When I think back on the several weeks I shared a classroom with Elie Wiesel, I remember his stories. How in a boat on the way to Brazil he began drafting what became Night. How Primo Levi called him on the phone soon before committing suicide. It was beautiful to listen to him speak: the almost biblical intensity of his language, the striking kindness in his voice when he greeted me in the mornings I worked in the Letters Collegium. He remembered my name. In his absence the question demands itself: how to be a witness to the witness?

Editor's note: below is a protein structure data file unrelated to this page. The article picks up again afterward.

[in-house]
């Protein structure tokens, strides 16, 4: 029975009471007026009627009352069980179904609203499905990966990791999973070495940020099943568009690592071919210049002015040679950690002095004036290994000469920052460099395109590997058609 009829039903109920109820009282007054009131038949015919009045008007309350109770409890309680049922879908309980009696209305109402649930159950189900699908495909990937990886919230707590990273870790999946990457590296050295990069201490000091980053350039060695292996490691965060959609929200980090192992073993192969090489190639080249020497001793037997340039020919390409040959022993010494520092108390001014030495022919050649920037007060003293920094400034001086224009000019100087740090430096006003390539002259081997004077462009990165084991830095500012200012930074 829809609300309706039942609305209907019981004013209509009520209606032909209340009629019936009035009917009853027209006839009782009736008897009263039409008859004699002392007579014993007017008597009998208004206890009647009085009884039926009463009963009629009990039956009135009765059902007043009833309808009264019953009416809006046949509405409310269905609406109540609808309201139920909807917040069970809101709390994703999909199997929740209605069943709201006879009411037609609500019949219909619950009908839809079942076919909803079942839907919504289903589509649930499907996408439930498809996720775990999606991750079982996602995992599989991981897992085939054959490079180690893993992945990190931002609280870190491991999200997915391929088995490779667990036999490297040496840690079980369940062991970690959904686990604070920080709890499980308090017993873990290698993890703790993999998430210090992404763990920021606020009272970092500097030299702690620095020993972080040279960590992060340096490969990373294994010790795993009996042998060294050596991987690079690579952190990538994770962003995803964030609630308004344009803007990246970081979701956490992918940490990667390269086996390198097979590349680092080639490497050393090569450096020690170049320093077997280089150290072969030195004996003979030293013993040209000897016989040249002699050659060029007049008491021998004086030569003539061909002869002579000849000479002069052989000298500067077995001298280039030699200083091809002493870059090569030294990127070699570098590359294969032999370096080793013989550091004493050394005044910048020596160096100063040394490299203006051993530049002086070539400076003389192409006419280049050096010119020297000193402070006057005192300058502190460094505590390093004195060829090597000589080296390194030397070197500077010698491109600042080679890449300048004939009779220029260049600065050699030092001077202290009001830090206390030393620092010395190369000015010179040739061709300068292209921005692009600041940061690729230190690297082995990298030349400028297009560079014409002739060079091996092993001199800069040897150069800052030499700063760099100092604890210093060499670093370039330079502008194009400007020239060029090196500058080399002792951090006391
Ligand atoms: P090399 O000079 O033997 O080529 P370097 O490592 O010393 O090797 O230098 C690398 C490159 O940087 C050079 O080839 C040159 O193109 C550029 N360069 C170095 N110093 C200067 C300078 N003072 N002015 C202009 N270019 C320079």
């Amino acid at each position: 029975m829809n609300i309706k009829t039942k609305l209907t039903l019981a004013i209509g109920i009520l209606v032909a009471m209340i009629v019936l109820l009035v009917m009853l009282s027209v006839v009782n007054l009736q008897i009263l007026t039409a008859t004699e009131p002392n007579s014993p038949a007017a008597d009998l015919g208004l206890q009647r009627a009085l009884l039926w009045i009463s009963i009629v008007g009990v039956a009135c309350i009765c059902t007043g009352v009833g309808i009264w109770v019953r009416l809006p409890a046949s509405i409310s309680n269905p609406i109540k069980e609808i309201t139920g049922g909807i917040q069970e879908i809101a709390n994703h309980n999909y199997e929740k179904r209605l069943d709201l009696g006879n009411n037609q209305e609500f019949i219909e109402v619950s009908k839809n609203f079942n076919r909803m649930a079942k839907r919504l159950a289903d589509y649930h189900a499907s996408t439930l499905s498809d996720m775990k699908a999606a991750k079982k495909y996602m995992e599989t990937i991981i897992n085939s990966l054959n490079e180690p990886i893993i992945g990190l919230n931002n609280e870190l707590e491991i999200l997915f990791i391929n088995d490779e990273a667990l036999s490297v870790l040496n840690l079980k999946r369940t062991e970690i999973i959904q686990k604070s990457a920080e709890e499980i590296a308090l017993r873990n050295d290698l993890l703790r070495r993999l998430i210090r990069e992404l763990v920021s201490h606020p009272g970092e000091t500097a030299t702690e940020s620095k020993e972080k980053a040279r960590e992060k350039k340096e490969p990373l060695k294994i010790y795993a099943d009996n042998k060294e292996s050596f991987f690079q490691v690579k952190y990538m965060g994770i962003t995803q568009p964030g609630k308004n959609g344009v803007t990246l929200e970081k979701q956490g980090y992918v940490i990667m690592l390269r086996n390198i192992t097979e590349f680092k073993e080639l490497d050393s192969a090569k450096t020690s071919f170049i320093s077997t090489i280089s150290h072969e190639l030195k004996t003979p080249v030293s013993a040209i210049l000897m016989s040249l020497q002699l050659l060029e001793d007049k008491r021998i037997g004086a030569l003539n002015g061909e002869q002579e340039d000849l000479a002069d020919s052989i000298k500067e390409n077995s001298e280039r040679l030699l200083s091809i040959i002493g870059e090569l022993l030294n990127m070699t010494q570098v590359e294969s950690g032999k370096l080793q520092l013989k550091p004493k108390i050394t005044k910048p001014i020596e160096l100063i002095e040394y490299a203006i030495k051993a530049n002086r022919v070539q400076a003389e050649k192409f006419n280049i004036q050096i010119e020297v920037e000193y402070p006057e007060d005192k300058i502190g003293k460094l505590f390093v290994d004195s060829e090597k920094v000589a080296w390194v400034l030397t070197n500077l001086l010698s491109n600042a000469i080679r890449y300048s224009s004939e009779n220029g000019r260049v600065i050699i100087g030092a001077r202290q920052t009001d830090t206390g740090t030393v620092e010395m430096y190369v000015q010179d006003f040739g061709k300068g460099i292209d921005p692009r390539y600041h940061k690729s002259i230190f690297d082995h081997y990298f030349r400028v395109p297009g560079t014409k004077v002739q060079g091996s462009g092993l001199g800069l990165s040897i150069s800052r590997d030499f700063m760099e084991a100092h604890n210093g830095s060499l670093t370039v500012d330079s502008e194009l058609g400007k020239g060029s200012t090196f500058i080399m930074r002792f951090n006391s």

One class period I asked Dr. Wiesel what he thought of monuments to those murdered in the Holocaust. He said that if people wanted to remember through the conduit of some physical landmark or statue, he had no problem with it, but that, ultimately, nothing substitutes for knowledge of history. I hope I can honor my rare opportunity to bear witness to Dr. Wiesel by returning to his texts and stories—as documents and evidence of living history.
—Wyatt McMurry ’14